In my previous post on the subject I’ve already mentioned that the traditional dating of the origin of nudity in Greek athletics to the 8th century B.C. is questioned by some historians. John Mouratidis from the University of Thrace, Komotini, Greece believes that nudity in Greek athletics has a much longer history. It had “its roots in prehistoric Greece and was connected with the warrior-athlete whose training and competition in the games was at the same time his preparation for war“. From this point of view an attempt made in Athens at the close of the 6th century B.C. to introduce loincloths into athletic competitions “was not an attempt to “reintroduce” but rather to introduce loincloths in the games because … there is nothing in Greek art to indicate the existence of loincloths in athletics“.
According to the widespread point of view “the early Greeks believed that there was in nudity something heroic and sacred. The Greek warrior-athletes … used their nudity to either inspire fear or horrify their adversaries. Apparently the Greeks believed that the naked body of the warrior-athlete was an object upon which the adversary looked with fear and panic.” Larissa Bonfante (Etruscan Dress. Updated edition. Baltimore: Johns Hopkins University Press, 2003) writes that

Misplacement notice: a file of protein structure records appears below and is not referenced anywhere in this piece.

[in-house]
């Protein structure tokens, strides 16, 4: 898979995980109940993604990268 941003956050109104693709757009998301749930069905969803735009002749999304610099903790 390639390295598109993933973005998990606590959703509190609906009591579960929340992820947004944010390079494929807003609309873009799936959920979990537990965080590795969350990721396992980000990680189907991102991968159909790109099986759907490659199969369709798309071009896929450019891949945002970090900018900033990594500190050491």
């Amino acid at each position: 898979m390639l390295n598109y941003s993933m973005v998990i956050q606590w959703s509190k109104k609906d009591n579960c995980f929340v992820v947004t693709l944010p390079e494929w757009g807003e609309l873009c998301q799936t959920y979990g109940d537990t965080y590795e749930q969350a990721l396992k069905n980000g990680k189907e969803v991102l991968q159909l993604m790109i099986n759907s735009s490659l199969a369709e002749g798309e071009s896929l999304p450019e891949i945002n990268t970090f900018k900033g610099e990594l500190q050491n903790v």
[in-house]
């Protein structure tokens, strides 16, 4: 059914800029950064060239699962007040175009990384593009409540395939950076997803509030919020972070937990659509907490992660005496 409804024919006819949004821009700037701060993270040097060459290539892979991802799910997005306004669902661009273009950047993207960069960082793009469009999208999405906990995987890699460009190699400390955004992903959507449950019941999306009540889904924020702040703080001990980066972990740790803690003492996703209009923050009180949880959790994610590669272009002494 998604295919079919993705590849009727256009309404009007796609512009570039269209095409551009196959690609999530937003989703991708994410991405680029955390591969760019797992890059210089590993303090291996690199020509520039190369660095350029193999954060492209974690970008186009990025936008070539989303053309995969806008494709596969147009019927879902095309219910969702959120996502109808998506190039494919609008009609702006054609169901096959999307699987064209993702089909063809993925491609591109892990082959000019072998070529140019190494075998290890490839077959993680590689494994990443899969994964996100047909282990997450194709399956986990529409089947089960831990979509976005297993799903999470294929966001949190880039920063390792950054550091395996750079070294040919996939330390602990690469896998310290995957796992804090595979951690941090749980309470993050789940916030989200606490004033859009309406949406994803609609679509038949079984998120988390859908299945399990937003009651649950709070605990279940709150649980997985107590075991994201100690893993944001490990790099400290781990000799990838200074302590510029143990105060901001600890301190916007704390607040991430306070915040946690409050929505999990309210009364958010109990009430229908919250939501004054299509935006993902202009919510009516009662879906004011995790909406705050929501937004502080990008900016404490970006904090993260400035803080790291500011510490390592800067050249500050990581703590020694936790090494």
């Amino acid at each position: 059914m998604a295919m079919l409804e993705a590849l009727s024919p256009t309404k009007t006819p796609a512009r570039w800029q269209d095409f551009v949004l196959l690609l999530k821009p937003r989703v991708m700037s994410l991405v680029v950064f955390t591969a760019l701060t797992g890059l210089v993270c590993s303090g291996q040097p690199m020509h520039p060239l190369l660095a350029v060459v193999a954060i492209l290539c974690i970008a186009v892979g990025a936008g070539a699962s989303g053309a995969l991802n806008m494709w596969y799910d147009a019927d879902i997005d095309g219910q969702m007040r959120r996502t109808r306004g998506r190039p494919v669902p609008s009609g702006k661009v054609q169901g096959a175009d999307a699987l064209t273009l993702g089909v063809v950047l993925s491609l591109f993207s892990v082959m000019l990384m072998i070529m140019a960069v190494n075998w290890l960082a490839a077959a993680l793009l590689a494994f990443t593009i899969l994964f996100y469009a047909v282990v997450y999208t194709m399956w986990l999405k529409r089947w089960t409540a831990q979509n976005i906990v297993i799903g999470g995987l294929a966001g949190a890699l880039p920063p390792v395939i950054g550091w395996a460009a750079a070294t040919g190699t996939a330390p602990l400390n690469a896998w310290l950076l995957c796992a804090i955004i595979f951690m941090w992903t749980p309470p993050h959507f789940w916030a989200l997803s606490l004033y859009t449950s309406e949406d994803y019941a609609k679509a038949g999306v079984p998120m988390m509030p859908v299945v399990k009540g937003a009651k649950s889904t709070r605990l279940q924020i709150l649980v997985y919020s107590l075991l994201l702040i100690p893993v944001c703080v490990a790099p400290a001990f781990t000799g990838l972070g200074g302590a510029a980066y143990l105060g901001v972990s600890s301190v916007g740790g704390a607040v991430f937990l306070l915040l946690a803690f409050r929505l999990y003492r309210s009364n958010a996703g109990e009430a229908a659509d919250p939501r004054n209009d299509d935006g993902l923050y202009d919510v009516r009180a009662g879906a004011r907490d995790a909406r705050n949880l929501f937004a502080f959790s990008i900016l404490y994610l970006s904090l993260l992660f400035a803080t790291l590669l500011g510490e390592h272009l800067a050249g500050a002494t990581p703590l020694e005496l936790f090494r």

Greek reaction to nudity in art and language is unique … The Greeks felt so strongly about nudity that it was thought to have a magical effect …. Their athletes were thought to be protected in some way by their nudity.
J. Mouratidis points out that “the importance of the human body and its symbolism as an incarnation of energy and power has been emphasized by many writers” and quotes Kenneth Clark (The Nude: A Study of Ideal Art. London, 1957) who notes that
it was the Greeks, by their idealization of man, who turned the human body into an incarnation of energy….
The Greeks discovered in the nude two embodiments of energy, which lived on throughout European art almost until our own day. They are the athlete and the hero; and from the beginning they were closely connected with one another.
J. Mouratidis concludes that “it is probable that the early Greek warrior-athlete or hero-athlete believed that his nudity acted as a screen which guarded him from many evils and at the same time provided him with power and energy for his duties“.
The nude warrior-athlete was symbolized by Heracles, the most popular hero of the Greeks, “who alone comes nude into the presence of Zeus and the other gods” (see Evelyn Harrison, “Athena and Athens in East Pediment of Parthenon” (1967)). One may assume that “since Heracles was the hero in whose honour the Olympic Games were possibly held, then his protégées, the athletes, were trying to imitate the nudity as well as some other characteristics of their patron“.
“Nudity survived in Greek athletics because it was supported by heroic tradition and religion“.